The banks of the Bug River were often very difficult to access – they were high, overgrown with shrubs and dangerous due to fallen trees. For this reason we were keen to get out on the land wherever we could. We waded on the muddy bottom, listened to the birds singing and admired colourful butterflies and dragonflies with their navy blue wings and blue abdomens.
Although it is regarded as one of the easiest kayaking routes, the Bug River is sometimes unpredictable and dangerous. “Once I was surprised by a storm. Gusts of wind built up huge waves,“ said Jacek Pieńkowski, a kayaker and water rescuer who had rowed on the Bug River for 50 years. “It is awesome to see the thunder strike the water with clouds of steam rising into the air. And it makes such a loud noise that it breaks the eardrums.”
We spent the night at the “Under the Pine” recreation centre at Wólka Nadbużna. This year’s low water level exposed a high ridge and we found it difficult to carry the kayaks onto it. In an extensive clearing it was possible to put up a tent or hire one of the cottages hidden in a pine forest (near my cottage, I found a charming oxbow overgrown with rushes and a wooden pier).
At sunset, an unforgettable spectacle unfolded over the escarpment: the lush green, dense vegetation was enveloped in the golden light and reflected in the quiet waters of the river like in a mirror.
We had breakfast in the open air with storks flying over our heads. Later on, sitting in our kayak, we spotted traces of beavers’ activity: chewed trunks and fallen trees sticking out of the water and bringing to mind various abstract sculptures. “On the Bug River, there is an enormous number of beavers,” said Jacek Pieńkowski. “It is easiest to see a beaver when you quietly launch the kayak on the water before sunset. It is then that beavers come out to eat.”
Before we reached Drohiczyn we slowed down at an a ridge, full of holes like a Swiss cheese, with shrieking birds darting overhead. We also saw sand martins and kingfishers, nesting in their burrows dug out in the sandy slope.
In the early afternoon we reached Drohiczyn. The former capital of Podlasie Province (1566-1795) had a small-town charm about it and large church monuments, including a18th-century Orthodox church and Baroque monastery complexes belonging to Jesuits, Franciscan monks and Benedictine nuns. From the Castle Hill, where centuries before the King’s Castle had stood, we looked at the Bug River Valley enveloped in lush greenery.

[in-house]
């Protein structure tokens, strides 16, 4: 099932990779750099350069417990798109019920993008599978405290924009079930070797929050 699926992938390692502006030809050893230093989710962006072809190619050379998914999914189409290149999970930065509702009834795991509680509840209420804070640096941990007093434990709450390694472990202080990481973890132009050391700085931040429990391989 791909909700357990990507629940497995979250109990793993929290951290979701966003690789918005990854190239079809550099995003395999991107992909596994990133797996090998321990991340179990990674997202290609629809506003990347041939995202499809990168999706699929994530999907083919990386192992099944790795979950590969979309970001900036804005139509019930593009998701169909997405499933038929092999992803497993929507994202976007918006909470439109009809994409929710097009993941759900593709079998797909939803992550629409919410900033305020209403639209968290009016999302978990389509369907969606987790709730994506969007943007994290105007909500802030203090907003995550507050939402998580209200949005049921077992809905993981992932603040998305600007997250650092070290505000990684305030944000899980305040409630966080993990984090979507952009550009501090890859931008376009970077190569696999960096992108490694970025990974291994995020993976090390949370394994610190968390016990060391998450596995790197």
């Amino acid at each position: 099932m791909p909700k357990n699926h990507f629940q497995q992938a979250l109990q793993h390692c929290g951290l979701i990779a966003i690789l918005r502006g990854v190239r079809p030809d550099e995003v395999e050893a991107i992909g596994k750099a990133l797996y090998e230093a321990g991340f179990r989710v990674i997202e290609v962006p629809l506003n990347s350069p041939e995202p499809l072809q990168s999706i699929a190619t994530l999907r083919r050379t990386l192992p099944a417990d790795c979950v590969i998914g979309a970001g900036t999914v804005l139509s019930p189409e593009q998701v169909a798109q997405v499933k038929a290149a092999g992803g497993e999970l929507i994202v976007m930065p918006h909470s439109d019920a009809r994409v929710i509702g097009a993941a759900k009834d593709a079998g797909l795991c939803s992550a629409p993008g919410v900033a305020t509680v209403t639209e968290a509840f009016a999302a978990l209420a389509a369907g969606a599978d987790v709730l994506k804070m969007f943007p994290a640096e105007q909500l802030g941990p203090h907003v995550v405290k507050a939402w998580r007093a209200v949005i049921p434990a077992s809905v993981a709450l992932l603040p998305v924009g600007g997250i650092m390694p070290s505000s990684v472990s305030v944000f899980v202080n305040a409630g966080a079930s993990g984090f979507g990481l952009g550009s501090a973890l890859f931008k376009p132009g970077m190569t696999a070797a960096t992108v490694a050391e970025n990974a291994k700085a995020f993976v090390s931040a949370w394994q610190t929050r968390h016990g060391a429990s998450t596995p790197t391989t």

“Small rivers are also beautiful, but to me they do not have enough space, breathing space,” said Jacek Pieńkowski. “The Bug is really a great river!”
The kayaking trip was organised by the County Administration Office in Siemiatycze; it takes place every year at the turn of June and July.
The Bug River – A Haven for Wildlife
The wild Bug River Valley is a haven for innumerable species of birds and other animals. They include hoopoes, lapwings, grebes, swans, eagle owls (some of the largest owls in the world), woodpeckers, sparrow hawks and buzzards. The most numerous mammal species include beavers and river otters, as well as badgers, deer and roe deer, elks, rarely encountered wolves and mud turtles threatened with extinction. Along the Bug River, a large number of protected landscape areas, landscape parks and nature reserves have been established. One of them is the Bug Refuge (Ostoja Nadbużańska), a 260 kilometres long section of the river stretching from the mouth of the Krzna River to Lake Zegrzyńskie, which is part of the European network Natura 2000.